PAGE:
Continuing its legacy as the broadest international gathering of Black Dance professionals, agents, artistic directors, artists, choreographers, company managers, executive directors, historians, presenters, scholars, teachers, and many others, the conference and festival remains the most diverse place to share ideas, cultures and experiences.

After a two-year hiatus, we are thrilled to be back!” said Denise Saunders Thompson, President and CEO of The International Association of Blacks in Dance. “The opportunity to gather again in person to share, learn and grow is invaluable, and we are pleased to also offer the opportunity for virtual attendance this year.”

“It’s been a minute, but what a Blessing it is to come together in person, feel the vibes, be real in our networking, and most of all, dance our way towards a better tomorrow,” said Vivine Scarlett, Founder and Executive Director of dance Immersion. “We are thankful and appreciative of the contributions that have been made by those who have paved the path for us to follow and are proud to be honoring four of these extraordinary way-makers at this year’s event.”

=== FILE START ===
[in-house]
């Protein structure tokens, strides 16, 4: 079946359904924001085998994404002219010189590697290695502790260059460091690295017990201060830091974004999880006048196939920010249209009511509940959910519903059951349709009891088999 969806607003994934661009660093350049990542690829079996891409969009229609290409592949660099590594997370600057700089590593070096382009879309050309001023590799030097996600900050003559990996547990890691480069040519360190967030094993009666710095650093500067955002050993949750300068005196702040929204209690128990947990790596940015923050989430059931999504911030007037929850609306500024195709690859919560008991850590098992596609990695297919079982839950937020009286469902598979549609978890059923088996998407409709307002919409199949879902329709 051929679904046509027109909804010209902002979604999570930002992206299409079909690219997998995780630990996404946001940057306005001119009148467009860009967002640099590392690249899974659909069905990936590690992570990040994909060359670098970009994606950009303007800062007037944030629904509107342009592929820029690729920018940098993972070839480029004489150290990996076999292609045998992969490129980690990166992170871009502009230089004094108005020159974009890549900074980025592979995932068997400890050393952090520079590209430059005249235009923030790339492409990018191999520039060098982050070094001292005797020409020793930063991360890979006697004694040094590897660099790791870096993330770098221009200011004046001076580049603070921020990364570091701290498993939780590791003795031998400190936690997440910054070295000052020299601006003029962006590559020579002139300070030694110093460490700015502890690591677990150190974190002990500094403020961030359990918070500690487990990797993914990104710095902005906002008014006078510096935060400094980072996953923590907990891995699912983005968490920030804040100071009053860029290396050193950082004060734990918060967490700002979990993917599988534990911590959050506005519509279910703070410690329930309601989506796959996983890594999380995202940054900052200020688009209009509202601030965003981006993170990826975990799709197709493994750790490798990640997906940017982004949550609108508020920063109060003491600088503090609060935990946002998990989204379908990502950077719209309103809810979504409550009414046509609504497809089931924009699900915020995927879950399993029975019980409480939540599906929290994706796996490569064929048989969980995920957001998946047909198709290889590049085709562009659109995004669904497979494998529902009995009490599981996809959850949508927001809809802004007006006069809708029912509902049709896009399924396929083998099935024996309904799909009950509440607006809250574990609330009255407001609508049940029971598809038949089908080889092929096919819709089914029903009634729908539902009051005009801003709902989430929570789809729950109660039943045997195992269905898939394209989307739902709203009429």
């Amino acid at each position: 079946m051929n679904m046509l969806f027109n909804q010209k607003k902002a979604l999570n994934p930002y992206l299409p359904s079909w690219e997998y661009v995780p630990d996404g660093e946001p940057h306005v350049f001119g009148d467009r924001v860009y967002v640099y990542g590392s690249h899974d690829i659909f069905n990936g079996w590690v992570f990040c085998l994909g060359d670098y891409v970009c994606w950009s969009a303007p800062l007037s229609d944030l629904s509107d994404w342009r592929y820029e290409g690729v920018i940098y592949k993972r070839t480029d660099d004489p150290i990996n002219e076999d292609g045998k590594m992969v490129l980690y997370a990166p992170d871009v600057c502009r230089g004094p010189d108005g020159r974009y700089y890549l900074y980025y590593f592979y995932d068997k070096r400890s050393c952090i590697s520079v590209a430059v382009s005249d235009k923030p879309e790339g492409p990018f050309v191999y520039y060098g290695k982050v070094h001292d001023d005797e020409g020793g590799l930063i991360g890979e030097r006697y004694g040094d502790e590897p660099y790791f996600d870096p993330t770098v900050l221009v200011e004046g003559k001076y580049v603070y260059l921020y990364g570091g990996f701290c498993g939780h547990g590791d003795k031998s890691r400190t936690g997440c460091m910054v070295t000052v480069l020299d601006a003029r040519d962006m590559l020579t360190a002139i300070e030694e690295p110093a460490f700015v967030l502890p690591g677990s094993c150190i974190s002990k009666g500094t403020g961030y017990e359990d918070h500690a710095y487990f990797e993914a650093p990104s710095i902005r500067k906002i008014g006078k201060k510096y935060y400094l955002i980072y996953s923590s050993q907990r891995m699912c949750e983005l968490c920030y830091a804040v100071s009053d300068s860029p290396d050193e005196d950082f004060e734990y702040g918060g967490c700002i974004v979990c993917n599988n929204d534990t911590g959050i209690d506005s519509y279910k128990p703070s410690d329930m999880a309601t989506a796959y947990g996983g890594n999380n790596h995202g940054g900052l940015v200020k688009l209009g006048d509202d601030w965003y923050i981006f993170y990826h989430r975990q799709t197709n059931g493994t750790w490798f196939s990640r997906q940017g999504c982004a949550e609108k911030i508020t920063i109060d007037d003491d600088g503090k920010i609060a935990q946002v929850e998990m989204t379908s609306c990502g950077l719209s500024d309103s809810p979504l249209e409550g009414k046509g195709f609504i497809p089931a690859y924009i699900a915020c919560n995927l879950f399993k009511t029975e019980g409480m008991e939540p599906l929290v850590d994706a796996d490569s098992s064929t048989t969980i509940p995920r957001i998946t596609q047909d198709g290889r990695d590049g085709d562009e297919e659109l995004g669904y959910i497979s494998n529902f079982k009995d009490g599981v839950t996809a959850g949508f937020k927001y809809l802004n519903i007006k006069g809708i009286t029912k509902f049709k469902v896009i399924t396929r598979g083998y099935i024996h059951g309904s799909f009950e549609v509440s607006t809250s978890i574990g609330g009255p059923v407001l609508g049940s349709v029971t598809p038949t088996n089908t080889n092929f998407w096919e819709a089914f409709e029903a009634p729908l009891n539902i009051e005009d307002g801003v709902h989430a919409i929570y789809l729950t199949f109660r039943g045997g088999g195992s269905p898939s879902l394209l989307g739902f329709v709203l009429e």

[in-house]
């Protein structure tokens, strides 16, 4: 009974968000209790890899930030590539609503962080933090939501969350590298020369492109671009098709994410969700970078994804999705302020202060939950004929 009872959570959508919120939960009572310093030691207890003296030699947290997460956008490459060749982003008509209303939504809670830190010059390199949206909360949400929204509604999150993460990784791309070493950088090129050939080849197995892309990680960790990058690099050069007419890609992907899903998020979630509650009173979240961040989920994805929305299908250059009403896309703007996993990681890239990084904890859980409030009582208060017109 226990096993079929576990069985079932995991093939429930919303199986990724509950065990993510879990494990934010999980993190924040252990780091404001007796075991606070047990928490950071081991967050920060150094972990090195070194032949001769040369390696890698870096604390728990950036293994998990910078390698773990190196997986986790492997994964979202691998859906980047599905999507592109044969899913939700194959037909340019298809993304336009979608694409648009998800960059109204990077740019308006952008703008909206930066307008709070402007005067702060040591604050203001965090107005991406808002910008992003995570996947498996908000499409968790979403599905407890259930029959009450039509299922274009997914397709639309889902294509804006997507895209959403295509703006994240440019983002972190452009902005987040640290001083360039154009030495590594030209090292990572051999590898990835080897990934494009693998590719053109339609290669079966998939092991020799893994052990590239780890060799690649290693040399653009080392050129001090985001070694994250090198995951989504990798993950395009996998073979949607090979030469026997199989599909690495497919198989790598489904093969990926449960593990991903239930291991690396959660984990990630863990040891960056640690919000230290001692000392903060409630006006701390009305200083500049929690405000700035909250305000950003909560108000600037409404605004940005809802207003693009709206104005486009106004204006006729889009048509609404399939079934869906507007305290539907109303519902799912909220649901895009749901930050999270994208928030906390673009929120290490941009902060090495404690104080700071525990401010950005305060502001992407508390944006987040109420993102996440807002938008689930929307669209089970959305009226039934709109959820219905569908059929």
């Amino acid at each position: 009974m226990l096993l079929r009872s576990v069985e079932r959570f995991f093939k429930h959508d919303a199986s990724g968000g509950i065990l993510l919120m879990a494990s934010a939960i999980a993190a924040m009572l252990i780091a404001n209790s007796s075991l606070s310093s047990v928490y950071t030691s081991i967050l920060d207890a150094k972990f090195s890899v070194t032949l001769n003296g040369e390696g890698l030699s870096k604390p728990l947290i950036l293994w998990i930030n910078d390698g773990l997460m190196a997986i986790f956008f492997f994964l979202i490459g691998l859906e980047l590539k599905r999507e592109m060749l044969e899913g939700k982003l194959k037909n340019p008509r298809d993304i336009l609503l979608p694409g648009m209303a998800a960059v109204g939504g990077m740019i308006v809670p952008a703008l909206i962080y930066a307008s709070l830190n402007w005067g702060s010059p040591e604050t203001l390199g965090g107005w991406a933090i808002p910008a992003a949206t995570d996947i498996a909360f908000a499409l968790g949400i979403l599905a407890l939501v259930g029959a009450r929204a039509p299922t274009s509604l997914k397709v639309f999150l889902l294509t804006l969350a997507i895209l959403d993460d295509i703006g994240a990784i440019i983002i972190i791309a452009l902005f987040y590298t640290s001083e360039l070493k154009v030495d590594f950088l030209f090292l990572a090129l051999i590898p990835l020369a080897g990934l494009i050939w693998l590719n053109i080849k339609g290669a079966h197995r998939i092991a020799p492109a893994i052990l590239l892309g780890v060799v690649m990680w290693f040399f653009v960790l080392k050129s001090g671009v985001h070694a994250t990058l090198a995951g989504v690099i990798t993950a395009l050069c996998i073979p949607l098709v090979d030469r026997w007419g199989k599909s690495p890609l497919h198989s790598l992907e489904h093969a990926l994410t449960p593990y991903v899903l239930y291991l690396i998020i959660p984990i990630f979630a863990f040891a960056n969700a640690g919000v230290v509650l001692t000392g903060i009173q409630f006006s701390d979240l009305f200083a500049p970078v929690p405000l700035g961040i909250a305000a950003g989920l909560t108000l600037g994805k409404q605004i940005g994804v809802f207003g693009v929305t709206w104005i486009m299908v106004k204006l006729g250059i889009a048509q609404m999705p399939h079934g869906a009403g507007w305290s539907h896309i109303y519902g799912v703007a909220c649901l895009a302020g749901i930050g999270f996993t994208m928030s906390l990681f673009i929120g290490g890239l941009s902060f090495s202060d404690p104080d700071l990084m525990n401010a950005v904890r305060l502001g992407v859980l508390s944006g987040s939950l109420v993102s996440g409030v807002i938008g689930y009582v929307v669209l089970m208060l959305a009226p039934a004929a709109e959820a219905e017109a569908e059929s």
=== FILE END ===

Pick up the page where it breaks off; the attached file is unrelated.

This gathering of the national and international dance community is the perfect opportunity to learn from and share experiences with dance artists from around the world. The Conference and Festival engages each registrant to promote a vibrant future for dance. The curated programming is designed to make participants move, talk and learn.

The 33rd Annual International Conference and Festival of Blacks in Dance is funded in part by: Canada Council for the Arts; The Department of Canadian Heritage; Ford Foundation; Howard Gilman Foundation; Mertz Gilmore Foundation; the Harkness Foundation for Dance; Mellon Foundation; Ontario Arts Council; Toronto Arts Council, and the Toronto Arts Foundation Resiliency Fund. The Conference and Festival is sponsored in part by Madison Square Garden Entertainment- The Radio City Rockettes and TO Live.